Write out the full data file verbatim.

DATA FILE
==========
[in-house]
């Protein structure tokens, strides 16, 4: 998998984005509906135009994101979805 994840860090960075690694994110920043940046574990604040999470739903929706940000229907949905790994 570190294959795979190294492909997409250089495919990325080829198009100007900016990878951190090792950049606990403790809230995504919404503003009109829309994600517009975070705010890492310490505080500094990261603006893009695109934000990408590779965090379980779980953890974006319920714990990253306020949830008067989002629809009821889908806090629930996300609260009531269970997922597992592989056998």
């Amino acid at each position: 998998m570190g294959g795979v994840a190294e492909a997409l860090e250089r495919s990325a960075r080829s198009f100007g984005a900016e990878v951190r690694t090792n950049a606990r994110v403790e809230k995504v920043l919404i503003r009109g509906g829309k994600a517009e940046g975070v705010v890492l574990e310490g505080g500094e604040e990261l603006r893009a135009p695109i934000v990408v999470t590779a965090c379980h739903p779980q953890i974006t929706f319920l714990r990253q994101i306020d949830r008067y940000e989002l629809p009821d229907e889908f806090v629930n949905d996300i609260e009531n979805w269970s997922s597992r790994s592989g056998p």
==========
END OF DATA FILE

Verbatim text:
[in-house]
């Protein structure tokens, strides 16, 4: 998998984005509906135009994101979805 994840860090960075690694994110920043940046574990604040999470739903929706940000229907949905790994 570190294959795979190294492909997409250089495919990325080829198009100007900016990878951190090792950049606990403790809230995504919404503003009109829309994600517009975070705010890492310490505080500094990261603006893009695109934000990408590779965090379980779980953890974006319920714990990253306020949830008067989002629809009821889908806090629930996300609260009531269970997922597992592989056998």
């Amino acid at each position: 998998m570190g294959g795979v994840a190294e492909a997409l860090e250089r495919s990325a960075r080829s198009f100007g984005a900016e990878v951190r690694t090792n950049a606990r994110v403790e809230k995504v920043l919404i503003r009109g509906g829309k994600a517009e940046g975070v705010v890492l574990e310490g505080g500094e604040e990261l603006r893009a135009p695109i934000v990408v999470t590779a965090c379980h739903p779980q953890i974006t929706f319920l714990r990253q994101i306020d949830r008067y940000e989002l629809p009821d229907e889908f806090v629930n949905d996300i609260e009531n979805w269970s997922s597992r790994s592989g056998p």